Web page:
Since RBC is ON the data address value (1029) presently contained in register 102, which represents the updated value following the last data transfer of the concluded operation, is preserved as an initial value of the next operation by the suppression of the transfer of the DA part of CCW2. This value is also overwritten as delimiting information into bit positions 8-31 of address CA plus 1 (i.e. into the DA field of the stored "copy" of CCW2) without CPU interruption or participation.
In the execution of CCW2 the channel continues to transfer data into storage addresses 1029, 1030, . . . until device-end status is received. The illustrated example assumes arbitrarily that 50 bytes are transferred by CCW2 so that the associated final updated value in DA register 102 would become 1079 and the final updated value in CT register 105 would become 21. In the concluding sequence of operation of CCW2 the command address is incremented (CA = CA + 1) and the present (ON) state of BC latch 201 is transferred into the (presently ON) RBC latch 208.
Since command chaining is still effective the channel proceeds at 407 to fetch a third (in the present example, last) CCW, CCW3. In this CCW bit 38, the buffer chaining flag, has a 0 value which will turn BC OFF and thereby terminate the buffer chaining operation after the forthcoming operation is concluded. Since RBC is still ON only the flag information of CCW 3 is transferred. The transferred command chaining bit 33 may be either 1 or 0. As will be explained later in reference to FIG. 6 command chaining may be continued after termination of buffer chaining.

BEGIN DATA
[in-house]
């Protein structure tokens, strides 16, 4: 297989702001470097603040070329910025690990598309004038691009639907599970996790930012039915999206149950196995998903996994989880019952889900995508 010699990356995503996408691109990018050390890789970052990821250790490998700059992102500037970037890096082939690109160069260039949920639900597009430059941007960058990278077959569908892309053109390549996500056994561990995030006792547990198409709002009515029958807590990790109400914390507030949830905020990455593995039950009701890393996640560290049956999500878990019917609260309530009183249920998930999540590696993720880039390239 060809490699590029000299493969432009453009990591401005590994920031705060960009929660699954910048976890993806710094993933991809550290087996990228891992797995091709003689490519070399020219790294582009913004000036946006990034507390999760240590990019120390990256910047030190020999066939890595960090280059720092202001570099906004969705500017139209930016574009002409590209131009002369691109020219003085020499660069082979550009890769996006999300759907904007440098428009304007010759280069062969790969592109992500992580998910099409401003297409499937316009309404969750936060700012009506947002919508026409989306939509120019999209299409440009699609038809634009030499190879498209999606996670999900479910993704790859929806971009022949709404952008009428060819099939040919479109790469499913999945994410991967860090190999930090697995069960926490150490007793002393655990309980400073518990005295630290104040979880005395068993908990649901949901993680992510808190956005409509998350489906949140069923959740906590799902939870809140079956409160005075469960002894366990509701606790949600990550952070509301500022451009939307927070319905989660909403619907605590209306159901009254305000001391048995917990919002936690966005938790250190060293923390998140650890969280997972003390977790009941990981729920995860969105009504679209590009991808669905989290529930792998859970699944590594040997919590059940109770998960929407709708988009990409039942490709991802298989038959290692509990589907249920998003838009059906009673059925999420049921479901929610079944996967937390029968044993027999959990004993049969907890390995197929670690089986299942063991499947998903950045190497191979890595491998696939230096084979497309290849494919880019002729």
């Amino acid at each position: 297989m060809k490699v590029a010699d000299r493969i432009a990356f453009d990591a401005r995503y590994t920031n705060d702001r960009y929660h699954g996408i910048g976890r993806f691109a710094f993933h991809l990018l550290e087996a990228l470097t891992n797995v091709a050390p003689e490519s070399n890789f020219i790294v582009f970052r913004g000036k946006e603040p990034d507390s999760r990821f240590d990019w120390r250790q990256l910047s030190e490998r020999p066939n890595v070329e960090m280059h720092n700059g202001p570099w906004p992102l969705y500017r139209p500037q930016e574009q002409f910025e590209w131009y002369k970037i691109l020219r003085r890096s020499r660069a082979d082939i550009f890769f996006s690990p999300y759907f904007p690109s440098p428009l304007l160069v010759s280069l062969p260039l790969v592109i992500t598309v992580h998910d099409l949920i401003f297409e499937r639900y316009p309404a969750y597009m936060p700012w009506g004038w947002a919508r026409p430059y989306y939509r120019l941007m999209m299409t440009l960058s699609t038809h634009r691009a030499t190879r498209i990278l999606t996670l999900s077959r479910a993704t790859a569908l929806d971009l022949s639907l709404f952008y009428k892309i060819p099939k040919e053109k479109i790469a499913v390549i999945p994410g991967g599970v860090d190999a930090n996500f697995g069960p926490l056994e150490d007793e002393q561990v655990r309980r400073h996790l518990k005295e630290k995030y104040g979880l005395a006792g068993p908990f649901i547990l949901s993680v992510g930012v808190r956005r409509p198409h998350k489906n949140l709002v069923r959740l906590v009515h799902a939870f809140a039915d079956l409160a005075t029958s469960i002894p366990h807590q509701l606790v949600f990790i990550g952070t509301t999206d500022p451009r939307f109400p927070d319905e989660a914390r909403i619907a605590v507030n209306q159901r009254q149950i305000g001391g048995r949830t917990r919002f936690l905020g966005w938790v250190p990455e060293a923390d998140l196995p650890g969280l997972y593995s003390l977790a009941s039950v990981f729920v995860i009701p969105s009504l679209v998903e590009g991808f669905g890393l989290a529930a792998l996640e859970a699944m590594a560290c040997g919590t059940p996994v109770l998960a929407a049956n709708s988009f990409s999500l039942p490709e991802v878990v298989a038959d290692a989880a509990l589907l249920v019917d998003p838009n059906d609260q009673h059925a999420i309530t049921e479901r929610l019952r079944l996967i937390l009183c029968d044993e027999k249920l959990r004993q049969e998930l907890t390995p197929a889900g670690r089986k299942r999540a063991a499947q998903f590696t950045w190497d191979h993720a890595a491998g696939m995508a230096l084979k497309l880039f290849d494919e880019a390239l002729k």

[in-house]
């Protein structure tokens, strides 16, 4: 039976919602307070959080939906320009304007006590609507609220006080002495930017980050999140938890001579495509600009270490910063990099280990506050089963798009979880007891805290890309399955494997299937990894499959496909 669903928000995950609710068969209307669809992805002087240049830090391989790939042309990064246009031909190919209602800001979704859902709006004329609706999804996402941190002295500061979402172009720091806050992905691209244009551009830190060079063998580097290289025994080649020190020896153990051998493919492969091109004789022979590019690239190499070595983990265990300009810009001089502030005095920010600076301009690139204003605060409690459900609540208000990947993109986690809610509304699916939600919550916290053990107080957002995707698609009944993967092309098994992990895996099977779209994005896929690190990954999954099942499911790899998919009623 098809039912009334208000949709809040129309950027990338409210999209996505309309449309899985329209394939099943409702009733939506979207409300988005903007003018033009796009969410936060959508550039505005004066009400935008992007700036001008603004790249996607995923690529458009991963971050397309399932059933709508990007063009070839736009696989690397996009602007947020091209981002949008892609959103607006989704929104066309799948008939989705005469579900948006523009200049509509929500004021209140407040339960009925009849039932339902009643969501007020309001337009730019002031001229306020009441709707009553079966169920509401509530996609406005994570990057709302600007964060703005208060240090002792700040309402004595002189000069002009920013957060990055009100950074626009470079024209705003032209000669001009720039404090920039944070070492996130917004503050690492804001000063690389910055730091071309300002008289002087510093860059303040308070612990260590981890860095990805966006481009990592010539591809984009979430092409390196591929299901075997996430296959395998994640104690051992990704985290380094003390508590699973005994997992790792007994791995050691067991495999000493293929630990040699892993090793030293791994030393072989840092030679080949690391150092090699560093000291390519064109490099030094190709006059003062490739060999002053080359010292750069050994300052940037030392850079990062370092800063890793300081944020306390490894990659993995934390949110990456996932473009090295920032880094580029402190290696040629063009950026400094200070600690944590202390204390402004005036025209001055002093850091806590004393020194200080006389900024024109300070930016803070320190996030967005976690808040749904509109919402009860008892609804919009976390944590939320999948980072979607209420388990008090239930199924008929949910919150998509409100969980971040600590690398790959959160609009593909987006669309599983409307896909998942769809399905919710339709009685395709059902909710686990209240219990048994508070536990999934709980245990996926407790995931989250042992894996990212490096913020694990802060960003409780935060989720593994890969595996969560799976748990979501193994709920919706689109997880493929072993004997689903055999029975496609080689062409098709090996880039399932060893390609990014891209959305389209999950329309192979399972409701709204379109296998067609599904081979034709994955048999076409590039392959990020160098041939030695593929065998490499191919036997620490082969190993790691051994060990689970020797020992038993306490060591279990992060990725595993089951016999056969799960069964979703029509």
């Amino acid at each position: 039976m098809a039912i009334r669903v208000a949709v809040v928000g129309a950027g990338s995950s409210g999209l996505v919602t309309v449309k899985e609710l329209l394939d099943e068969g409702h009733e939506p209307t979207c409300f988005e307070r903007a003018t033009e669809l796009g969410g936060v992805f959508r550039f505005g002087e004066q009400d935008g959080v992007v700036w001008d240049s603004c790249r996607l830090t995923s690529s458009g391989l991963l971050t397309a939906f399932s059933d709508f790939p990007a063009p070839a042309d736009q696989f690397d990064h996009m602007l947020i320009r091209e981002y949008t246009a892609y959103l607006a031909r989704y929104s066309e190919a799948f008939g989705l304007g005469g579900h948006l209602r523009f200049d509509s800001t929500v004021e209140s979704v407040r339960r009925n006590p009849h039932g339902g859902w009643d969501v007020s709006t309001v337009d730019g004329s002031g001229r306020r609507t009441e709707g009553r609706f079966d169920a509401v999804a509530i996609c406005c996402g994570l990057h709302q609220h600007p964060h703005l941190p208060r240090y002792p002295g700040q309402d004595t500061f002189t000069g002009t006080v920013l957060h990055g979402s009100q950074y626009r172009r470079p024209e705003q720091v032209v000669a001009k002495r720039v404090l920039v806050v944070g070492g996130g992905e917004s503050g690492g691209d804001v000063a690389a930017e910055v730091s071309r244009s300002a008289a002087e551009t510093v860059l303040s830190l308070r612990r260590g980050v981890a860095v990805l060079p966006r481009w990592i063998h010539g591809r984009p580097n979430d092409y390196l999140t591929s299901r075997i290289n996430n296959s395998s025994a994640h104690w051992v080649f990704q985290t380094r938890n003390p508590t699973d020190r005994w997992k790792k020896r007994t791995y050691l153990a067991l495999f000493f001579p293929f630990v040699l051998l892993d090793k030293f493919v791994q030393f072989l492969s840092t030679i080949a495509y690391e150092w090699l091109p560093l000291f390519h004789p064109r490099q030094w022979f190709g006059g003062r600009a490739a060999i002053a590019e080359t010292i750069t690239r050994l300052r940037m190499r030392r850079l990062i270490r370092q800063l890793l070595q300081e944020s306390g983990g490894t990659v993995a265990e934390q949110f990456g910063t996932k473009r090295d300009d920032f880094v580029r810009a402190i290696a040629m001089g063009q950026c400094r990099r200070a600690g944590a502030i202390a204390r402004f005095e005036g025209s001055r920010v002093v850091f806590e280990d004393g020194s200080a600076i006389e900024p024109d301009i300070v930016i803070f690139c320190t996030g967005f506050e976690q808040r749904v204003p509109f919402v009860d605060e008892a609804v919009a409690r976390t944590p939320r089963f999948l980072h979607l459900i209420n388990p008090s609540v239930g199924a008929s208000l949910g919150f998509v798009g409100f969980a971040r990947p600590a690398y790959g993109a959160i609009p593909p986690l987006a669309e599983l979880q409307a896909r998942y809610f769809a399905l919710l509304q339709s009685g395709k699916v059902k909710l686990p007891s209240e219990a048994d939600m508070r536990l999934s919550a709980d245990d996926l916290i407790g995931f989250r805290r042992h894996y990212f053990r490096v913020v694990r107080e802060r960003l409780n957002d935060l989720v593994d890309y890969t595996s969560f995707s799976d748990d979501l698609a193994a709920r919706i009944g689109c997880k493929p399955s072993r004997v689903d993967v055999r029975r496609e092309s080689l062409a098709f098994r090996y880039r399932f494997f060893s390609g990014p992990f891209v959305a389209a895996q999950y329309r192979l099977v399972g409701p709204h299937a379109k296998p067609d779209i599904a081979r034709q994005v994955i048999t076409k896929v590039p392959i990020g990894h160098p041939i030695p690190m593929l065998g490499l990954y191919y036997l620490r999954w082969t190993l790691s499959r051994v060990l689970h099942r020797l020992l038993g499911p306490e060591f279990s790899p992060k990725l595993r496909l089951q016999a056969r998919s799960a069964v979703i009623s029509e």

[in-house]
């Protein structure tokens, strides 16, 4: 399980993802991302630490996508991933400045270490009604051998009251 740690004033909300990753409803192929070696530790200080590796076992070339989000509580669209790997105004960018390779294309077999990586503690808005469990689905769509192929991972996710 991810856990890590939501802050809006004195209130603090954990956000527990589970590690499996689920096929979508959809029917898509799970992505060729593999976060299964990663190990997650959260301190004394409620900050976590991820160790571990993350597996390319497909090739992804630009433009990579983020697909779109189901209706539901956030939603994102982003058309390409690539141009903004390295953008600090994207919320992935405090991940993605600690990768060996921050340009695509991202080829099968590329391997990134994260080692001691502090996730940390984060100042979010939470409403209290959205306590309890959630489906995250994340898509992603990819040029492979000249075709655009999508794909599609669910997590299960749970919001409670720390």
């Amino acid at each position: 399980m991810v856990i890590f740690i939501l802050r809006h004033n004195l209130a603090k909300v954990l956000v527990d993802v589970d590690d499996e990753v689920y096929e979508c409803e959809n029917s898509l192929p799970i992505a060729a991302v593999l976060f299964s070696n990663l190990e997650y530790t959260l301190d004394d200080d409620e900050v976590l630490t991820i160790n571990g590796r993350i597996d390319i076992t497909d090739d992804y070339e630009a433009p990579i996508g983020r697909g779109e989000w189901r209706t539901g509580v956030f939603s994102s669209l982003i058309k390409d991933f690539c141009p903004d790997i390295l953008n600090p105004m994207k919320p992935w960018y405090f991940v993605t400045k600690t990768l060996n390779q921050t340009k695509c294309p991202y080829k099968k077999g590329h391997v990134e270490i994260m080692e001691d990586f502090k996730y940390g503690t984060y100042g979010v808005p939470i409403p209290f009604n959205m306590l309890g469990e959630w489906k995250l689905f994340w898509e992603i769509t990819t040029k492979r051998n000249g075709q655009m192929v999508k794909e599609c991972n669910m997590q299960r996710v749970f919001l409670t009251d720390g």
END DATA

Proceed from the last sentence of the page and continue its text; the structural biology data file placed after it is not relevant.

Since buffer chaining is still effective in operation 407 the value (1079) in data address register 102 is overwritten, into the data address field (bit positions 8-31) of CCW 3 at the updated command address storage position, as delimiting information. Now the channel proceeds to execute READ transfers to addresses 1079, 1080, . . . until device-end status is again received. In the example of operation 407 end status is assumed to be received after 15 bytes so that the final updated data address value would be 1094 and the final updated residual count would be 6. The command address is incremented and the OFF state of the BC latch is transferred to the RBC latch turning the latter OFF. Assuming for simplicity that no further commands are to be executed (CC OFF) the current operation and chaining sequence would be terminated and the channel would proceed, in the normal terminating sequence described in said King et al patent, to load concluding status into the CCW (Channel Status Word) at the predetermined address (address 64 of main storage). The concluding status information includes the final residual count (e.g. 6). The use of CSW location 64 is coordinated by interruption of and acknowledgment by the CPU so that use by plural channels is suitably ordered.